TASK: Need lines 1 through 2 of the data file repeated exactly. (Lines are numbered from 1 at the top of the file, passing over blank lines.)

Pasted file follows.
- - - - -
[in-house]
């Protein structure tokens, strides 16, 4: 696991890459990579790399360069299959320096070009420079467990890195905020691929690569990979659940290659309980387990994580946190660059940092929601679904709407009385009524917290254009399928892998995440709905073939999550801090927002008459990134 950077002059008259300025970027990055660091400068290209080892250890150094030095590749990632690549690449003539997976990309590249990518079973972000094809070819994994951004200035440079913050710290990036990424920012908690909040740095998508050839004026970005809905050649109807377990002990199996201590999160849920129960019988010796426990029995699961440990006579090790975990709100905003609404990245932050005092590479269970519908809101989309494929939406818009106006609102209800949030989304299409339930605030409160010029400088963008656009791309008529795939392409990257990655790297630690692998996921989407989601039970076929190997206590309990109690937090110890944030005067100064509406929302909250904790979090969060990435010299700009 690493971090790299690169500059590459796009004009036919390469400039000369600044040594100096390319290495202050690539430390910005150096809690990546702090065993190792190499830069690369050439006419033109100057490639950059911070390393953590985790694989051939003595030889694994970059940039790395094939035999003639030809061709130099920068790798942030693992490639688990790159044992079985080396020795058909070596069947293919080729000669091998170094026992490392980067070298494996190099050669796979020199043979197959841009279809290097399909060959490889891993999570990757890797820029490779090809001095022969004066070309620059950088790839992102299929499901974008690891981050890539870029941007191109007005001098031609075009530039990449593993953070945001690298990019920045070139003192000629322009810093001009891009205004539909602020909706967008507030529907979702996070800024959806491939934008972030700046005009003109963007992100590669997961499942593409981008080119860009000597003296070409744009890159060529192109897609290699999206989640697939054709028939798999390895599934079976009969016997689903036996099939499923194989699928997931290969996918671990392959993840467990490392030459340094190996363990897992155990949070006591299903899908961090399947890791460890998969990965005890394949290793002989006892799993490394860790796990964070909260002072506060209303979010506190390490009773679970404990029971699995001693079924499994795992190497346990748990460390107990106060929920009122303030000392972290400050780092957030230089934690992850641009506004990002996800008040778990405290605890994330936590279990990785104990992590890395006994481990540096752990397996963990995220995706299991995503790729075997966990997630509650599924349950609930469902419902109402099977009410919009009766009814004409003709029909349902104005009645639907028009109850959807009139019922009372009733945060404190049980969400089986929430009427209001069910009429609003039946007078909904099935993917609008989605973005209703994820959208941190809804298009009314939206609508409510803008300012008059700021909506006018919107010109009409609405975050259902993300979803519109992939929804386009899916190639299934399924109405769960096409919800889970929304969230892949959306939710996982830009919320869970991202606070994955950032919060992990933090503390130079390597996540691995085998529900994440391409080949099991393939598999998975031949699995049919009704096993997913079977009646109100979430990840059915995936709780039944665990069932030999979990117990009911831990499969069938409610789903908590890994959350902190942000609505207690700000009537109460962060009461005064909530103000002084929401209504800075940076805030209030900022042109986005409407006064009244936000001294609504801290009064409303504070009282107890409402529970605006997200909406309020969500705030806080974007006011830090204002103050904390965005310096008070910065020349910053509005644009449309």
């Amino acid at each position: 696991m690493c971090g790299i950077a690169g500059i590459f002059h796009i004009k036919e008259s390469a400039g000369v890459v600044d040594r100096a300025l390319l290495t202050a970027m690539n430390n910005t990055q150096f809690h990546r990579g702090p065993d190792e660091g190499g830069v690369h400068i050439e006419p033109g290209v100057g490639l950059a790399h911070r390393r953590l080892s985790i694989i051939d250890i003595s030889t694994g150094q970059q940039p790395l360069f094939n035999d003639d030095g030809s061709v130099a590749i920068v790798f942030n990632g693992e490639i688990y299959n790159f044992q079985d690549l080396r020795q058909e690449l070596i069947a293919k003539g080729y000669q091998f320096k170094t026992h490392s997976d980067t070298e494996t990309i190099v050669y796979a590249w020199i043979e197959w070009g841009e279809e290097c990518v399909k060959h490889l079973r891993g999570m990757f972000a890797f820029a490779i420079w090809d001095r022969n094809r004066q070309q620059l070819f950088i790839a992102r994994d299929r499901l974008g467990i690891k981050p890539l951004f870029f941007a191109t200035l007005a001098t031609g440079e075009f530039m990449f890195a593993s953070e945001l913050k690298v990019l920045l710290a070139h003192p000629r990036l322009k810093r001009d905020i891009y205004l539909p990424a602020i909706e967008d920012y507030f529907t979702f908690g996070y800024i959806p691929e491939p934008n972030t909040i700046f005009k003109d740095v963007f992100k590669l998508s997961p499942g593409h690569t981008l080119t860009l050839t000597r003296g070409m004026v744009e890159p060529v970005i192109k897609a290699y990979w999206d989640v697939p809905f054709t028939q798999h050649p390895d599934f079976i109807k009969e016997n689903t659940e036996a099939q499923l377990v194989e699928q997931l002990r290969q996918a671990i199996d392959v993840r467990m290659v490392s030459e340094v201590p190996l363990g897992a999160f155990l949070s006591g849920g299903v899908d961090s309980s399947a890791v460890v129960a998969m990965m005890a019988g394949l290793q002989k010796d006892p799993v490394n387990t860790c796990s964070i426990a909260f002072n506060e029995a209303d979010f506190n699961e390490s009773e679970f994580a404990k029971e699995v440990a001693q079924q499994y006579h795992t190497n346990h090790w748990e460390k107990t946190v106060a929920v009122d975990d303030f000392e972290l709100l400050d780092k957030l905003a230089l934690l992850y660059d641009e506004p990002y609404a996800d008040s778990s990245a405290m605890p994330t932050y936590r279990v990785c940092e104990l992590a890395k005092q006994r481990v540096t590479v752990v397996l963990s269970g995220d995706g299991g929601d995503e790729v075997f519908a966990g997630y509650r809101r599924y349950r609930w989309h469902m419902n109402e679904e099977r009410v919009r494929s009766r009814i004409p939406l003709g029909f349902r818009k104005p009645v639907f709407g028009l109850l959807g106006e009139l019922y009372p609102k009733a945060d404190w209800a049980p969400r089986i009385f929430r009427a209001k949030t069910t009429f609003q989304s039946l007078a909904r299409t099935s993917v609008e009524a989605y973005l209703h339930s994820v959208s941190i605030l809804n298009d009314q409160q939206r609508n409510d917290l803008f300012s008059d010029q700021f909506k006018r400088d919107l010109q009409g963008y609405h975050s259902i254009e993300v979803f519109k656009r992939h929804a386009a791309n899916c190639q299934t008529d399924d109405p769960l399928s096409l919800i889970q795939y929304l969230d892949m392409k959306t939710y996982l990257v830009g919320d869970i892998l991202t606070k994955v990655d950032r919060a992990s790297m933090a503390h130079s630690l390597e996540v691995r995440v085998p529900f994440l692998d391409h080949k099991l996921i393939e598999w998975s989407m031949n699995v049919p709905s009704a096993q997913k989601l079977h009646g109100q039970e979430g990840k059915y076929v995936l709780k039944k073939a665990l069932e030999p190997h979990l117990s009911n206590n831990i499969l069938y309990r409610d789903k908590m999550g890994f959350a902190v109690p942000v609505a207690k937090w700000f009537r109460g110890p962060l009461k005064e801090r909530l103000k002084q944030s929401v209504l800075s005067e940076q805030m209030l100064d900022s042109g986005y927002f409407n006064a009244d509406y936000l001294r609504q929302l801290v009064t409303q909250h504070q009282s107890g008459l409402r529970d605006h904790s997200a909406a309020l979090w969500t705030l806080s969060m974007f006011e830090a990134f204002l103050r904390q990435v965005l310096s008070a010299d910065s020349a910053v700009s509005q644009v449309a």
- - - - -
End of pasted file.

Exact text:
[in-house]
């Protein structure tokens, strides 16, 4: 696991890459990579790399360069299959320096070009420079467990890195905020691929690569990979659940290659309980387990994580946190660059940092929601679904709407009385009524917290254009399928892998995440709905073939999550801090927002008459990134 950077002059008259300025970027990055660091400068290209080892250890150094030095590749990632690549690449003539997976990309590249990518079973972000094809070819994994951004200035440079913050710290990036990424920012908690909040740095998508050839004026970005809905050649109807377990002990199996201590999160849920129960019988010796426990029995699961440990006579090790975990709100905003609404990245932050005092590479269970519908809101989309494929939406818009106006609102209800949030989304299409339930605030409160010029400088963008656009791309008529795939392409990257990655790297630690692998996921989407989601039970076929190997206590309990109690937090110890944030005067100064509406929302909250904790979090969060990435010299700009 690493971090790299690169500059590459796009004009036919390469400039000369600044040594100096390319290495202050690539430390910005150096809690990546702090065993190792190499830069690369050439006419033109100057490639950059911070390393953590985790694989051939003595030889694994970059940039790395094939035999003639030809061709130099920068790798942030693992490639688990790159044992079985080396020795058909070596069947293919080729000669091998170094026992490392980067070298494996190099050669796979020199043979197959841009279809290097399909060959490889891993999570990757890797820029490779090809001095022969004066070309620059950088790839992102299929499901974008690891981050890539870029941007191109007005001098031609075009530039990449593993953070945001690298990019920045070139003192000629322009810093001009891009205004539909602020909706967008507030529907979702996070800024959806491939934008972030700046005009003109963007992100590669997961499942593409981008080119860009000597003296070409744009890159060529192109897609290699999206989640697939054709028939798999390895599934079976009969016997689903036996099939499923194989699928997931290969996918671990392959993840467990490392030459340094190996363990897992155990949070006591299903899908961090399947890791460890998969990965005890394949290793002989006892799993490394860790796990964070909260002072506060209303979010506190390490009773679970404990029971699995001693079924499994795992190497346990748990460390107990106060929920009122303030000392972290400050780092957030230089934690992850641009506004990002996800008040778990405290605890994330936590279990990785104990992590890395006994481990540096752990397996963990995220995706299991995503790729075997966990997630509650599924349950609930469902419902109402099977009410919009009766009814004409003709029909349902104005009645639907028009109850959807009139019922009372009733945060404190049980969400089986929430009427209001069910009429609003039946007078909904099935993917609008989605973005209703994820959208941190809804298009009314939206609508409510803008300012008059700021909506006018919107010109009409609405975050259902993300979803519109992939929804386009899916190639299934399924109405769960096409919800889970929304969230892949959306939710996982830009919320869970991202606070994955950032919060992990933090503390130079390597996540691995085998529900994440391409080949099991393939598999998975031949699995049919009704096993997913079977009646109100979430990840059915995936709780039944665990069932030999979990117990009911831990499969069938409610789903908590890994959350902190942000609505207690700000009537109460962060009461005064909530103000002084929401209504800075940076805030209030900022042109986005409407006064009244936000001294609504801290009064409303504070009282107890409402529970605006997200909406309020969500705030806080974007006011830090204002103050904390965005310096008070910065020349910053509005644009449309």